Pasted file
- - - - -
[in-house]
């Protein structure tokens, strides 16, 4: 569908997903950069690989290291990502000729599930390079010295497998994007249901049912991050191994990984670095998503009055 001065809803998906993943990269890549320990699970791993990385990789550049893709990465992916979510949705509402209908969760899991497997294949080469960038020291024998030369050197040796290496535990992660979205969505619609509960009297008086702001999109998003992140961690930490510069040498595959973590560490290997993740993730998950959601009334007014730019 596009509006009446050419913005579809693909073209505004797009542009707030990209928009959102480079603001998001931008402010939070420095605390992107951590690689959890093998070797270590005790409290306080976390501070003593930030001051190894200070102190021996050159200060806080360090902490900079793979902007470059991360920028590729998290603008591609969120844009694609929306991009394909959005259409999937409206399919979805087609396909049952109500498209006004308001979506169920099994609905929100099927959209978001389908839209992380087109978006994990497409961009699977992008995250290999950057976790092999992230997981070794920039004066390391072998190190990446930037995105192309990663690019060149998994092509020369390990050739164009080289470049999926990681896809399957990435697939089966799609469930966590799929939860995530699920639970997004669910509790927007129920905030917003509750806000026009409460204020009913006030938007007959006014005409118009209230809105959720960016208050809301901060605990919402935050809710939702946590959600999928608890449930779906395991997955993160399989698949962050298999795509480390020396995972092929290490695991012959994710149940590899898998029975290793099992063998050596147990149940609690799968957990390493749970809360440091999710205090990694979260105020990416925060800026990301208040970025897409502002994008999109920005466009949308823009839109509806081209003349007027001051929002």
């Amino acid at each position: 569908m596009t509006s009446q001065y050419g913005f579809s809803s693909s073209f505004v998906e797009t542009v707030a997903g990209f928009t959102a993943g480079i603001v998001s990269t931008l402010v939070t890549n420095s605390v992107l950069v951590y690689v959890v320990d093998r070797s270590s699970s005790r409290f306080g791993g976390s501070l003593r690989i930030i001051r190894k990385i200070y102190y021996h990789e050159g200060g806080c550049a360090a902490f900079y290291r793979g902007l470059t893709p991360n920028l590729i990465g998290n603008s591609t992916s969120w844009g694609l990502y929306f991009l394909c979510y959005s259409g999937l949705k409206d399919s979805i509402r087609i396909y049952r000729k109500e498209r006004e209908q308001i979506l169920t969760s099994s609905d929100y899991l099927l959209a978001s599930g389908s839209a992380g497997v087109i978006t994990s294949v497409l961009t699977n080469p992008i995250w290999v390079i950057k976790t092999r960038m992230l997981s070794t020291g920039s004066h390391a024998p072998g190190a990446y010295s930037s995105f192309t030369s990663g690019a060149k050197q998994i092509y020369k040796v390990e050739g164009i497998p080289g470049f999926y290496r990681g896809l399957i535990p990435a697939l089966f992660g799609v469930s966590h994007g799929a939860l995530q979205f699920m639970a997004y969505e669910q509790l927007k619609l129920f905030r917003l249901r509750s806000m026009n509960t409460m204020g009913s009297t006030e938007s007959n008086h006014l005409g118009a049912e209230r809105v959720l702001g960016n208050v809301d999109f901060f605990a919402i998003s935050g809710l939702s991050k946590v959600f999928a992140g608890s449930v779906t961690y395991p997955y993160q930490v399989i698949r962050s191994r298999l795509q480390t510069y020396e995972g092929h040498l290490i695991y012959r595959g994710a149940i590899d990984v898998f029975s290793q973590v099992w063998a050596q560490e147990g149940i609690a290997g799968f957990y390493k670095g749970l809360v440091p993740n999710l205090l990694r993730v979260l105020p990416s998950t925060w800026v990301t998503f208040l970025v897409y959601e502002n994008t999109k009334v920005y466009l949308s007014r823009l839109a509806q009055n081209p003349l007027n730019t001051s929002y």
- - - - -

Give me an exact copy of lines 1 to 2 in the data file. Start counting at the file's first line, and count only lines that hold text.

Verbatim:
[in-house]
């Protein structure tokens, strides 16, 4: 569908997903950069690989290291990502000729599930390079010295497998994007249901049912991050191994990984670095998503009055 001065809803998906993943990269890549320990699970791993990385990789550049893709990465992916979510949705509402209908969760899991497997294949080469960038020291024998030369050197040796290496535990992660979205969505619609509960009297008086702001999109998003992140961690930490510069040498595959973590560490290997993740993730998950959601009334007014730019 596009509006009446050419913005579809693909073209505004797009542009707030990209928009959102480079603001998001931008402010939070420095605390992107951590690689959890093998070797270590005790409290306080976390501070003593930030001051190894200070102190021996050159200060806080360090902490900079793979902007470059991360920028590729998290603008591609969120844009694609929306991009394909959005259409999937409206399919979805087609396909049952109500498209006004308001979506169920099994609905929100099927959209978001389908839209992380087109978006994990497409961009699977992008995250290999950057976790092999992230997981070794920039004066390391072998190190990446930037995105192309990663690019060149998994092509020369390990050739164009080289470049999926990681896809399957990435697939089966799609469930966590799929939860995530699920639970997004669910509790927007129920905030917003509750806000026009409460204020009913006030938007007959006014005409118009209230809105959720960016208050809301901060605990919402935050809710939702946590959600999928608890449930779906395991997955993160399989698949962050298999795509480390020396995972092929290490695991012959994710149940590899898998029975290793099992063998050596147990149940609690799968957990390493749970809360440091999710205090990694979260105020990416925060800026990301208040970025897409502002994008999109920005466009949308823009839109509806081209003349007027001051929002």